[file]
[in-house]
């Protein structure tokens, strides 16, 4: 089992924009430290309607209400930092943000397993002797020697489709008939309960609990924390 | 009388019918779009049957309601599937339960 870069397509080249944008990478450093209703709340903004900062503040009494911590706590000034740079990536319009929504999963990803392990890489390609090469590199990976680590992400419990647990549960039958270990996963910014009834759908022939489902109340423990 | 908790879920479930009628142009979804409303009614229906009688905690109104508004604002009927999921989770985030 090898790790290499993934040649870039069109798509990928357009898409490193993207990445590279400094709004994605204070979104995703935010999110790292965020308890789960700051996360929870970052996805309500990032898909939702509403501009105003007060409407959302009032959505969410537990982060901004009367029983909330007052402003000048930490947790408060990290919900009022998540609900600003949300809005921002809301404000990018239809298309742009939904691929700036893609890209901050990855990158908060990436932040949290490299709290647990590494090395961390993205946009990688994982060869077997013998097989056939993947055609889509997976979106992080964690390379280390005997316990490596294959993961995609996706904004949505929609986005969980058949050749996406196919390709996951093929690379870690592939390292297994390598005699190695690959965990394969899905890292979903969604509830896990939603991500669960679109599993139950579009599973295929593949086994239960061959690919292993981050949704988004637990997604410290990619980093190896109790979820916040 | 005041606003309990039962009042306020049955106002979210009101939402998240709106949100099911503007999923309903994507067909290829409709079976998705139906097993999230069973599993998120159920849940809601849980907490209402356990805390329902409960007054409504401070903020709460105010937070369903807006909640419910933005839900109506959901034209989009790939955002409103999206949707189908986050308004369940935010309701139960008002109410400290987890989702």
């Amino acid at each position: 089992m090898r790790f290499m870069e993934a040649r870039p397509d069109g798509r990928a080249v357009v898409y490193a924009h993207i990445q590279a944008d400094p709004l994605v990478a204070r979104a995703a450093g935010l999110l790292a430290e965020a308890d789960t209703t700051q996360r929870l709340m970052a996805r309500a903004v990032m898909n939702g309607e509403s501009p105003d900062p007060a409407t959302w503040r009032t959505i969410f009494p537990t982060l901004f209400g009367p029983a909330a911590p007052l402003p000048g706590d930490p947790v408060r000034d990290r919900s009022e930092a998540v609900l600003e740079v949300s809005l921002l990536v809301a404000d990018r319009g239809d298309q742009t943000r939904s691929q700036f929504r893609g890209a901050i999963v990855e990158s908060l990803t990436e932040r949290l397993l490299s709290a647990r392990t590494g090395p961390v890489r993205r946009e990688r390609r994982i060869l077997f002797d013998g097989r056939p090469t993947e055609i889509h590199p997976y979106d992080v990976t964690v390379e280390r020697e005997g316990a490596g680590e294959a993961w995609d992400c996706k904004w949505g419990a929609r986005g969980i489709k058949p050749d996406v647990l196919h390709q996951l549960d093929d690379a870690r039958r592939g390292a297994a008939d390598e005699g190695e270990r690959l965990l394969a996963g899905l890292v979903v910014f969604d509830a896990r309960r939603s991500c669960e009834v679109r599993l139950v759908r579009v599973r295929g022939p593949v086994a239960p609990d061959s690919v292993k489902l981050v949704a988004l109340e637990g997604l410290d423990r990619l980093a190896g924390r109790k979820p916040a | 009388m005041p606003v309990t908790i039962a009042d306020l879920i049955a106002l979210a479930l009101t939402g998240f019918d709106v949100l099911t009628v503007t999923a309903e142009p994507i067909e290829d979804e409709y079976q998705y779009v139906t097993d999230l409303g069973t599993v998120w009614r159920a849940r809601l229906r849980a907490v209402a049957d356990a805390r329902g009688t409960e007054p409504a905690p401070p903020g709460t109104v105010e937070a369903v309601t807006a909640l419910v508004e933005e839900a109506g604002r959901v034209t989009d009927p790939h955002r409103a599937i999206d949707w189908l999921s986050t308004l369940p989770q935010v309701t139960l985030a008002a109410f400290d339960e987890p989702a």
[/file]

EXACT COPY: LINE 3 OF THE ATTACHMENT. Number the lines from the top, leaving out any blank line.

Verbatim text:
């Amino acid at each position: 089992m090898r790790f290499m870069e993934a040649r870039p397509d069109g798509r990928a080249v357009v898409y490193a924009h993207i990445q590279a944008d400094p709004l994605v990478a204070r979104a995703a450093g935010l999110l790292a430290e965020a308890d789960t209703t700051q996360r929870l709340m970052a996805r309500a903004v990032m898909n939702g309607e509403s501009p105003d900062p007060a409407t959302w503040r009032t959505i969410f009494p537990t982060l901004f209400g009367p029983a909330a911590p007052l402003p000048g706590d930490p947790v408060r000034d990290r919900s009022e930092a998540v609900l600003e740079v949300s809005l921002l990536v809301a404000d990018r319009g239809d298309q742009t943000r939904s691929q700036f929504r893609g890209a901050i999963v990855e990158s908060l990803t990436e932040r949290l397993l490299s709290a647990r392990t590494g090395p961390v890489r993205r946009e990688r390609r994982i060869l077997f002797d013998g097989r056939p090469t993947e055609i889509h590199p997976y979106d992080v990976t964690v390379e280390r020697e005997g316990a490596g680590e294959a993961w995609d992400c996706k904004w949505g419990a929609r986005g969980i489709k058949p050749d996406v647990l196919h390709q996951l549960d093929d690379a870690r039958r592939g390292a297994a008939d390598e005699g190695e270990r690959l965990l394969a996963g899905l890292v979903v910014f969604d509830a896990r309960r939603s991500c669960e009834v679109r599993l139950v759908r579009v599973r295929g022939p593949v086994a239960p609990d061959s690919v292993k489902l981050v949704a988004l109340e637990g997604l410290d423990r990619l980093a190896g924390r109790k979820p916040a | 009388m005041p606003v309990t908790i039962a009042d306020l879920i049955a106002l979210a479930l009101t939402g998240f019918d709106v949100l099911t009628v503007t999923a309903e142009p994507i067909e290829d979804e409709y079976q998705y779009v139906t097993d999230l409303g069973t599993v998120w009614r159920a849940r809601l229906r849980a907490v209402a049957d356990a805390r329902g009688t409960e007054p409504a905690p401070p903020g709460t109104v105010e937070a369903v309601t807006a909640l419910v508004e933005e839900a109506g604002r959901v034209t989009d009927p790939h955002r409103a599937i999206d949707w189908l999921s986050t308004l369940p989770q935010v309701t139960l985030a008002a109410f400290d339960e987890p989702a």